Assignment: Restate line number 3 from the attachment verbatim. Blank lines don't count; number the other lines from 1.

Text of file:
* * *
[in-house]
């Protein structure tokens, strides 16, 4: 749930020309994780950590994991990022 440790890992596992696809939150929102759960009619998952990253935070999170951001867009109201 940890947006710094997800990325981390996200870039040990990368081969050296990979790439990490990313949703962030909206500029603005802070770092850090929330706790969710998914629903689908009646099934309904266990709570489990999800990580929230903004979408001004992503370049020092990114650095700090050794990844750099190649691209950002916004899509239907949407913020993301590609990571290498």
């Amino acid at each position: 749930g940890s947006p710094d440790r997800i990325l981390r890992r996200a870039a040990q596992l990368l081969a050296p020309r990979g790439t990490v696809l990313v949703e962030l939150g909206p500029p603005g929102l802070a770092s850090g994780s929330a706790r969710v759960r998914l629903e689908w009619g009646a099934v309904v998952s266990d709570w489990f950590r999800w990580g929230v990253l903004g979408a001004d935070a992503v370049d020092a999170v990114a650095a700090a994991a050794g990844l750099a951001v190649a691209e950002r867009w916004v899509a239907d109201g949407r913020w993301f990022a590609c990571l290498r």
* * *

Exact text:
């Amino acid at each position: 749930g940890s947006p710094d440790r997800i990325l981390r890992r996200a870039a040990q596992l990368l081969a050296p020309r990979g790439t990490v696809l990313v949703e962030l939150g909206p500029p603005g929102l802070a770092s850090g994780s929330a706790r969710v759960r998914l629903e689908w009619g009646a099934v309904v998952s266990d709570w489990f950590r999800w990580g929230v990253l903004g979408a001004d935070a992503v370049d020092a999170v990114a650095a700090a994991a050794g990844l750099a951001v190649a691209e950002r867009w916004v899509a239907d109201g949407r913020w993301f990022a590609c990571l290498r």